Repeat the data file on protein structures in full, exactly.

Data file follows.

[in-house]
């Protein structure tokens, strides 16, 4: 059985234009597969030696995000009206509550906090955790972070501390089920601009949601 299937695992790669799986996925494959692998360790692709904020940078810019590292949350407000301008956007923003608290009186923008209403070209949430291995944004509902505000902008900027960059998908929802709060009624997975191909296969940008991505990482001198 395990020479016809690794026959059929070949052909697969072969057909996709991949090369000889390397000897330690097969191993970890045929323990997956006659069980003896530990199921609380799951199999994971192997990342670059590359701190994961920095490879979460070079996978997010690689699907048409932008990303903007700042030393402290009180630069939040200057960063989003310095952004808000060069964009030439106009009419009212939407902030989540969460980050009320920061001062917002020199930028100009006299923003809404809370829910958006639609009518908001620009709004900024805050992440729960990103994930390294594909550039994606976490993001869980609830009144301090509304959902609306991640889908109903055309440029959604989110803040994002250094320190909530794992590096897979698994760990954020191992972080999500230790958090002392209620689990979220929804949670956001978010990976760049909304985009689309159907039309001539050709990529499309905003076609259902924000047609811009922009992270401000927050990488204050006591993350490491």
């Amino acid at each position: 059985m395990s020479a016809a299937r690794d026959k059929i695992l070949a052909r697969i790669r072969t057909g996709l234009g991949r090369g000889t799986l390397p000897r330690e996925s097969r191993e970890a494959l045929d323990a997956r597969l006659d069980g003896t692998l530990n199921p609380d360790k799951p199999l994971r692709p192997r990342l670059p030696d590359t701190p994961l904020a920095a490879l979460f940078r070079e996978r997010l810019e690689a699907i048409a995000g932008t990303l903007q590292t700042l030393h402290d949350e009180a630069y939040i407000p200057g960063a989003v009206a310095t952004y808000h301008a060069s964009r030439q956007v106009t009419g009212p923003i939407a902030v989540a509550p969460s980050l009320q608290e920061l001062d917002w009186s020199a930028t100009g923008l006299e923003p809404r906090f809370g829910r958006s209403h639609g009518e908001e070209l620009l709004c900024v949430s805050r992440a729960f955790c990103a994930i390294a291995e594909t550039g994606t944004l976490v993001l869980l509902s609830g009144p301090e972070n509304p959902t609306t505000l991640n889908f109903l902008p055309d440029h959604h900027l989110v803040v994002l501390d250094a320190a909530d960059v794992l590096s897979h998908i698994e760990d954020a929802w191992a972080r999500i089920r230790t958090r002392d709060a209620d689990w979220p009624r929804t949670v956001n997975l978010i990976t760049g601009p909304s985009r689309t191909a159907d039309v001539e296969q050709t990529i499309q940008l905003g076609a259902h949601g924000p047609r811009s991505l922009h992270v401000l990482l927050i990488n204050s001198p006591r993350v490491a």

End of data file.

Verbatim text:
[in-house]
């Protein structure tokens, strides 16, 4: 059985234009597969030696995000009206509550906090955790972070501390089920601009949601 299937695992790669799986996925494959692998360790692709904020940078810019590292949350407000301008956007923003608290009186923008209403070209949430291995944004509902505000902008900027960059998908929802709060009624997975191909296969940008991505990482001198 395990020479016809690794026959059929070949052909697969072969057909996709991949090369000889390397000897330690097969191993970890045929323990997956006659069980003896530990199921609380799951199999994971192997990342670059590359701190994961920095490879979460070079996978997010690689699907048409932008990303903007700042030393402290009180630069939040200057960063989003310095952004808000060069964009030439106009009419009212939407902030989540969460980050009320920061001062917002020199930028100009006299923003809404809370829910958006639609009518908001620009709004900024805050992440729960990103994930390294594909550039994606976490993001869980609830009144301090509304959902609306991640889908109903055309440029959604989110803040994002250094320190909530794992590096897979698994760990954020191992972080999500230790958090002392209620689990979220929804949670956001978010990976760049909304985009689309159907039309001539050709990529499309905003076609259902924000047609811009922009992270401000927050990488204050006591993350490491």
């Amino acid at each position: 059985m395990s020479a016809a299937r690794d026959k059929i695992l070949a052909r697969i790669r072969t057909g996709l234009g991949r090369g000889t799986l390397p000897r330690e996925s097969r191993e970890a494959l045929d323990a997956r597969l006659d069980g003896t692998l530990n199921p609380d360790k799951p199999l994971r692709p192997r990342l670059p030696d590359t701190p994961l904020a920095a490879l979460f940078r070079e996978r997010l810019e690689a699907i048409a995000g932008t990303l903007q590292t700042l030393h402290d949350e009180a630069y939040i407000p200057g960063a989003v009206a310095t952004y808000h301008a060069s964009r030439q956007v106009t009419g009212p923003i939407a902030v989540a509550p969460s980050l009320q608290e920061l001062d917002w009186s020199a930028t100009g923008l006299e923003p809404r906090f809370g829910r958006s209403h639609g009518e908001e070209l620009l709004c900024v949430s805050r992440a729960f955790c990103a994930i390294a291995e594909t550039g994606t944004l976490v993001l869980l509902s609830g009144p301090e972070n509304p959902t609306t505000l991640n889908f109903l902008p055309d440029h959604h900027l989110v803040v994002l501390d250094a320190a909530d960059v794992l590096s897979h998908i698994e760990d954020a929802w191992a972080r999500i089920r230790t958090r002392d709060a209620d689990w979220p009624r929804t949670v956001n997975l978010i990976t760049g601009p909304s985009r689309t191909a159907d039309v001539e296969q050709t990529i499309q940008l905003g076609a259902h949601g924000p047609r811009s991505l922009h992270v401000l990482l927050i990488n204050s001198p006591r993350v490491a």